As discussed above, thalidomide has been used for the treatment of leprosy, graft versus host disease, rheumatoid arthritis, aphthous ulcers associated with AIDS, and various dermatologic disorders. The side effects of thalidomide have been well documented and they include: drowsiness, constipation, peripheral sensory neuropathy, swelling of the limbs, erythema of the limbs, hair loss, fever, rash, and amenorrhea. Dizziness and mood changes occurred in 33-100% of all patients. Other frequent adverse effects are xerostomia, increased appetite, loss of libido, nausea, pruritus, and menstruation abnormalities have been occasionally observed. The most serious of these side effects is peripheral neuropathy. Its incidence has been estimated to be approx 1% in patients treated for lepra reactions (81), 12% in rheumatoid arthritis (65), 22% in prurigo nodularis (66), and 25% in patients with discoid lupus erythematosus (67). Based on electrophysiologic studies the incidence was estimated at 21% (68). Peripheral neuropathy consists clinically of a symmetrical distal paresthesia with sensory loss in distal limbs, predominately the toes. Motor involvement is rare but can occur later, especially if the drug is continued despite development of sensory involvement. While some studies noted a dose dependent pattern with neuropathies occurring only after cumulative doses of greater than 40 grams (69,70), other studies have not demonstrated a correlation between the incidence of the neuropathy and the dose or duration of thalidomide treatment (68,71). Paresthesias are often noted early in the course of the neuropathy, before other neurologic signs develop (68). A higher incidence of neuropathy has been reported in females and the elderly (72). The neuropathy does not appear to progress after discontinuation of the drug (71). In many cases the neuropathy appears to be reversible if treatment is discontinued once it is detected (73,74).
A group from Columbia reported treating 17 patients with arthritis with a dose of400-600 mg/d of thalidomide (mean duration of therapy, 24.8 mo, range 7-65 wk) (75). They found that two patients developed symptoms of peripheral sensory neuropathy that was reversed on discontinuation of therapy. Crawford reported that 25% of patients (n = 60) receiving thalidomide for the management of chronic discoid lupus erythematosus developed neuropathies, and all patients (n = 8) receiving it for nodular prurigo and aphthous stomatitis were found to have neuropathies (76). Sheehan reported the development of neurological complications in 2 of 5 patients receiving thalidomide for prurigo nodularis (77). Polyneuropathy persisted in one of those patients for >12 mo after the discontinuation of therapy. Aronson et al. reported the development of sensory peripheral neuropathies (onset 2-12 mo into therapy) in 3 of 4 patients with prurigo nodularis that were receiving thalidomide (100-300 mg/d) (78). Their in vitro work went on to show that thalidomide induced primary neuronal degeneration. Schroder et al. reported that there was a reduction in myelin thickness of sural nerve fibers (reduction in sheath thickness) and a decrease in conduction velocity in thalidomide-treated New Zealand white rabbits as compared to controls (79). Patients with pre-existing neuropathies may be particularly sensitive to the development of thalidomide polyneuritis (75,80). On the other hand, peripheral nerve abnormalities are affected in lepromatous leprosy. Neuritis is present during ENL episodes, resulting in neuralgia and decreased motor conduction velocity. Thalidomide treatment improves these symptoms because of suppression of the inflammatory process (36,81). Thalidomide neuropathy was not observed after repeated ENL episodes treated with thalidomide (81), but it may be difficult to differentiate from the neuropathological changes caused by the underlying disease.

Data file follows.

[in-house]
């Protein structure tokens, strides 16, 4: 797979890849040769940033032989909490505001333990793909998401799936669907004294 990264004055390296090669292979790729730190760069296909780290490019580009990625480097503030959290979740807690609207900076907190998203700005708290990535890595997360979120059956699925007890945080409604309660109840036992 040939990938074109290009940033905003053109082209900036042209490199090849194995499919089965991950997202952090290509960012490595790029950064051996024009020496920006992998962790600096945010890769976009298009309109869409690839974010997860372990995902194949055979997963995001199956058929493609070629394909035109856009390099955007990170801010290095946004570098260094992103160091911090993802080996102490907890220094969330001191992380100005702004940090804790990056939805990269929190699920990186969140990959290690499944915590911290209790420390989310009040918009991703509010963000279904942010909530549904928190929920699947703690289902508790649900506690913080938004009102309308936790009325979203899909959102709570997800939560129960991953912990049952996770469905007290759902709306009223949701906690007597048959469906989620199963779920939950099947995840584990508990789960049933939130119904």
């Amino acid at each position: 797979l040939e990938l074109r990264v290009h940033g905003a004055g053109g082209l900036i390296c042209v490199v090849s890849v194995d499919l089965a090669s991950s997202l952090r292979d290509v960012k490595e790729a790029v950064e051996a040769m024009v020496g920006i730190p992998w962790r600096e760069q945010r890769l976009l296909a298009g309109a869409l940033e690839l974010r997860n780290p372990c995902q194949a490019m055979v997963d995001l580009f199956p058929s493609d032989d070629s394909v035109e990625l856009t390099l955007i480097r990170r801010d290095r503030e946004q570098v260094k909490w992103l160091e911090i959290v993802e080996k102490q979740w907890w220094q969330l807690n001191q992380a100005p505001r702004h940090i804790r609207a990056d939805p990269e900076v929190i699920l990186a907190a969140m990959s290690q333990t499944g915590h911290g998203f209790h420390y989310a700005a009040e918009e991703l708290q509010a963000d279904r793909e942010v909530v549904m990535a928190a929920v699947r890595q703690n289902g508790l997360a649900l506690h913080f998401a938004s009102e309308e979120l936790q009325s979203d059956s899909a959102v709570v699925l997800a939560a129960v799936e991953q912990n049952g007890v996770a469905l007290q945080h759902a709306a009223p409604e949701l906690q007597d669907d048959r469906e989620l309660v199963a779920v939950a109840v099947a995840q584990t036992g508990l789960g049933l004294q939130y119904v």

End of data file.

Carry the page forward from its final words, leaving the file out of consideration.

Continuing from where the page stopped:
Effects of thalidomide on the endocrine system have been consistently observed in both clinical trials and animal experiments. These actions may be the result of an effect of the drug on the hypothalamus (82). In humans, a tendency to normalize hyperthyroid states has been noted. Iodine uptake by the thyroid gland was slightly decreased, and myxedema was occasionally observed. Increased urinary secretion of 17-hydroxycorti-costeroids associated with hypoglycemia has been reported. Thalidomide was found to antagonize the action of histamine, serotonin, acetylcholine, and prostaglandins in organ bath experiments, but had no influence on the uterine reaction to oxytocin, vasopressin, and histamine (82).
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